Does anybody else remember Robots? That CGI comedy from 2005 about a world entirely populated by goofy robots, which starred like a dozen big-name actors? I myself only remember it every so often, when I see my DVD copy of it sitting on my shelf. Back when it was released, I actually thought it was really amusing, and I still enjoy it when I sit down and watch it. But, it just doesn’t seem to have had any sort of lasting impact or anything. It did manage to get some action figures when it came out, so that’s a plus. Today, I’ll be looking at one of the many variations of lead character (and Ewan McGregor-voiced) Rodney Copperbottom.
THE FIGURE ITSELF
Mattel had the license for Robots, and there were several different scales offered, with less and less characters offered as the scale got larger. Today’s figure hails from the 7-inch line, which gave us both Rodney and his friend Fender (voiced by Robin Williams in the film). This scale offered probably the best figures Mattel offered from the license, but at the cost of offering only two characters. The figure stands about 7 inches tall and he has 16 points of articulation. The scale is a little odd, since it doesn’t really go with anything, but the styling doesn’t really match up with anything either, so I guess it’s not a big deal. The articulation is somewhat low by modern standards, but was pretty solid for a non-Marvel Legends line of the time. In terms of design, Rodney offered a lot of the typical retro-robot design elements, albeit fed through a George Lucas/Ridley Scott used-future sort of filter, and then polished off by a Disney artist. Are you following all of that? Yeah, me neither. The figure actually does a pretty remarkable job of capturing the in-film design for Rodney, which is more than could be said for most of Mattel’s output from the film. Some of the details are a little on the soft side, but the general look of this figure is actually pretty solid. The springs on the shins and waist are separate pieces, which is fun, and the waist one is even an actual metal spring (with a weird spinning feature attached to it). The paintwork for Rodney is decent enough. One of the issues that plagued all of the Rodney figures was Mattel’s uncertainty as to exactly what shade of blue Rodney was supposed to be. They were pretty much all a different hue. This one’s probably the closest, but still seems a bit too warm. On the plus side, the rest of the paint is pretty good, with clean base work (apart from some slight bleed over around the eyes), and some rather impressive rust detailing on the silver bits of his arms and legs. Rodney was packed just on his own, with no cool extras or anything, which kinda sucks, since there was some pretty cool stuff they could have given him.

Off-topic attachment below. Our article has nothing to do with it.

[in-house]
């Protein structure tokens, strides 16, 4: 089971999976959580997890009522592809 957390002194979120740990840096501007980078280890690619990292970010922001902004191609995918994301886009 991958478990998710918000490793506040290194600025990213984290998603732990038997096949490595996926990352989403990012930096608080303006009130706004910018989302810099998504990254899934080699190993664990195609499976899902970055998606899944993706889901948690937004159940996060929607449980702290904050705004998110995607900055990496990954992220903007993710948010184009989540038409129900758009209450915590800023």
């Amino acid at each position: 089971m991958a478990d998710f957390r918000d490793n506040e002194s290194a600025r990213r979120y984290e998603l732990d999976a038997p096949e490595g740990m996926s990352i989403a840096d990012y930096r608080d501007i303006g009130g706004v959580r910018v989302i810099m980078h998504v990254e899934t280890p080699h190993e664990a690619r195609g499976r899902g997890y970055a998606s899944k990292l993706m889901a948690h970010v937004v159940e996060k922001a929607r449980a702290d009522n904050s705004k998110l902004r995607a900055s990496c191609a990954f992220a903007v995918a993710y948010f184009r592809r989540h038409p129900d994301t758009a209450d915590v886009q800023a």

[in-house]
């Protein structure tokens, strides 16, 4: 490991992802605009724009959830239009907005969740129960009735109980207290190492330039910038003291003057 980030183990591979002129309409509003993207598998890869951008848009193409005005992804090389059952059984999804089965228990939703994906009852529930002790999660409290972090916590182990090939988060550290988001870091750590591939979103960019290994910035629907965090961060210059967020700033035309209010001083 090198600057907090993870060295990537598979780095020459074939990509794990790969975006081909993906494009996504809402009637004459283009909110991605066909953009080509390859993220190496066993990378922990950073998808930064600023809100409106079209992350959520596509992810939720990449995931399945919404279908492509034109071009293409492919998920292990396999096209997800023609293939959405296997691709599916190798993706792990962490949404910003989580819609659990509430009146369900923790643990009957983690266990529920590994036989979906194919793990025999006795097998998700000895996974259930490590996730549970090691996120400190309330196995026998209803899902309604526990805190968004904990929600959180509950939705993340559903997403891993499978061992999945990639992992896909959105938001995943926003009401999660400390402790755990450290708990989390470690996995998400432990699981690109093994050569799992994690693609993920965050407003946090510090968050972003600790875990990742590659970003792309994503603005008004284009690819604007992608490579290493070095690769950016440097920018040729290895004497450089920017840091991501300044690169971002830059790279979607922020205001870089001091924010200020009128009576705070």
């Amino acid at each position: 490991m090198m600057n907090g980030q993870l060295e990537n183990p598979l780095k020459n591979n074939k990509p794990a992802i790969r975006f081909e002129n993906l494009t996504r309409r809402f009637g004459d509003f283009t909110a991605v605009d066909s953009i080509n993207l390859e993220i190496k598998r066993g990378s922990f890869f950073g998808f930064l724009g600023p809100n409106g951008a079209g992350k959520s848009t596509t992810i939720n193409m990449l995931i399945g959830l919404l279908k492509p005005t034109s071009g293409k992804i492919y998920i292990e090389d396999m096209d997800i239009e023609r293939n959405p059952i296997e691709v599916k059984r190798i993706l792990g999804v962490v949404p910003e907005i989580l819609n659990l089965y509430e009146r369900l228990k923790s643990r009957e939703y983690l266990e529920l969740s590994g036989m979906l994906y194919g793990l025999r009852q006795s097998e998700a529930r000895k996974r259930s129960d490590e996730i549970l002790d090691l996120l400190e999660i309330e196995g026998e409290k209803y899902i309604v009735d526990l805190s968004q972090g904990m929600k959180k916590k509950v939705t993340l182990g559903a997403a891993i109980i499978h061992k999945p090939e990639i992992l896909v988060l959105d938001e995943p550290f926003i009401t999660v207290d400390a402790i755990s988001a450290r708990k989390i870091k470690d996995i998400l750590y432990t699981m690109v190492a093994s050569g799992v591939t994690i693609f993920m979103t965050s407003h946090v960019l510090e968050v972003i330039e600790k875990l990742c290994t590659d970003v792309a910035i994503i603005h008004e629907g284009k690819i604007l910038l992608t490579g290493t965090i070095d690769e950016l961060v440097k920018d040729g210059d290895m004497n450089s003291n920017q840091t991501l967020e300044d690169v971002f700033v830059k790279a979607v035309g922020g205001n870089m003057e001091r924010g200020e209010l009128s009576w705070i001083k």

THE ME HALF OF THE EQUATION
I didn’t get Rodney when he was new, for whatever reason. It’s strange, because I liked the movie a lot, so you’d think I’d track down one of the line’s best figures, but I didn’t. I ended up finding him at 2nd Avenue while I was there with my brother. Like everything else I’ve ever gotten there, he was in a bag of several other un-related figures, for $2 or something. That was enough for me to take the plunge on him. I’m really glad I did, because he’s a surprisingly fun action figure. Now I kinda want the Fender figure to go with him.